As part of Sportico’s commemoration of the 50th anniversary of Title IX, which includes Wednesday’s WX3 conference, JohnWallStreet is featuring leading voices in women’s sports each day this week. Today: Candace Parker of the Chicago Sky answers questions from Sportico reporter Emily Caron.
Candace Parker’s basketball career started in the Chicago suburbs and blossomed at the University of Tennessee—where the 6-foot-4 forward played for the late Pat Summitt from 2004 until she departed for the WNBA as the No. 1 draft pick in 2008. And while her time in Knoxville came three decades after Title IX was signed into law, equity was—and still is—elusive in college athletics. Parker spoke with Sportico’s Emily Caron about her career through the lens of Title IX.
This interview has been edited and condensed for clarity.
Sportico: When you think about Title IX in college athletics, and then look at the landscape today, where did the legislation succeed and where did it fall short?
Parker: I think that there has been enormous progress. If you look at even just representation within sports, from where it was in 1972, compared to where it was in 1990, compared to what it is now. Going deeper into facilities, travel, all of those things, those need to improve. And if you get particular in looking at leveling the playing field, people of color have been left behind within the NCAA and within Title IX. It has definitely created more opportunities but there’s so, so much more we need to do in the next 50 years. And one of those is to be less reactive and more proactive. A lot of Title IX is responses to stuff that happens that shouldn’t happen to begin with.
Sportico: You alluded to the Title IX infractions and violations that surface at a number of colleges and high-profile institutions. Does that surprise you that we are 50 years out and we’re still seeing schools fail to actually implement Title IX?
Parker: I think that speaks to just how much further we have to go. And we’re just thinking about colleges, we’re not even talking about high school or junior high. There’s a grassroots level that lays the foundation of the belief that you are deserving and that you are equal. And we’re failing young girls even [there]. Something as simple as [the boys] get the new uniforms, you get less. The practice times, the facilities, weight room access—there are so many things that are doing more than just breaking Title IX rules, you’re instilling the belief that because they are a boy, and you are a girl, you’re less than.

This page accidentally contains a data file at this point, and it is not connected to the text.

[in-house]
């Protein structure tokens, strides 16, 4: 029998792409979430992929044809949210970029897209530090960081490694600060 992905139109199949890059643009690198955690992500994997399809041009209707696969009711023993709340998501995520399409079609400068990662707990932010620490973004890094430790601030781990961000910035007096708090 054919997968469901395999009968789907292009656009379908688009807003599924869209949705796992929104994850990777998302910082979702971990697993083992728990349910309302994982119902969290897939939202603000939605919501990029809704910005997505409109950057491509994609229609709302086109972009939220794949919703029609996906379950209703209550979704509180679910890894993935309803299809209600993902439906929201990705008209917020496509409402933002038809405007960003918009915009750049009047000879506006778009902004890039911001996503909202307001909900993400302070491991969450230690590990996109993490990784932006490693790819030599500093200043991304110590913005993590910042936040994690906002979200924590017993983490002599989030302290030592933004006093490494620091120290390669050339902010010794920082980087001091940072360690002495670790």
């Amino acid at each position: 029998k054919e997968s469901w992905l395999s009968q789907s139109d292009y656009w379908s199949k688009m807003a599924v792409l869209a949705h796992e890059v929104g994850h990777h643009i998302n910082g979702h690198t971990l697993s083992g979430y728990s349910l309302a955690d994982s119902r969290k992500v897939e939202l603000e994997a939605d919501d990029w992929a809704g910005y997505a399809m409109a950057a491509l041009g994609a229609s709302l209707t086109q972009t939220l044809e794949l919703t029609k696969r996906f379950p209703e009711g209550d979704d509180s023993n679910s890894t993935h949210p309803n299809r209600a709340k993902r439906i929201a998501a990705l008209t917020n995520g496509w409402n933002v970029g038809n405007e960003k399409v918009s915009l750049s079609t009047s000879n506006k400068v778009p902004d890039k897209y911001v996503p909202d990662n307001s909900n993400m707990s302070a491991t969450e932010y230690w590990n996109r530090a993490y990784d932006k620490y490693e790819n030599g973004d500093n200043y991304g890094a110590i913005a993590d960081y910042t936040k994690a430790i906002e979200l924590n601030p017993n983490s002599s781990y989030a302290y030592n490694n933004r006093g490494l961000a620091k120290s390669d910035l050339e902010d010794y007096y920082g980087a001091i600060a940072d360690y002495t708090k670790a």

Sportico: Was that what your experience at the grassroots level was like?
Parker: I grew up with two older brothers, but my parents told me that I could do and be anything. And I think because of what was instilled in me, not having the fancy uniforms didn’t make me feel like I was less than a boy. I wanted to show them we’re still going to be undefeated or we’re still going to win the city championship. But I always saw it, whether it was in travel, or when I got to college and you saw it in stipends or the size of the [national championship] ring. You see it in the representation and marketing—the billboards outside of the arena are football even though we won eight national championships.
Sportico: You mentioned a bit about your experience when you got to college—how consciously were you thinking about Title IX or equality during those years?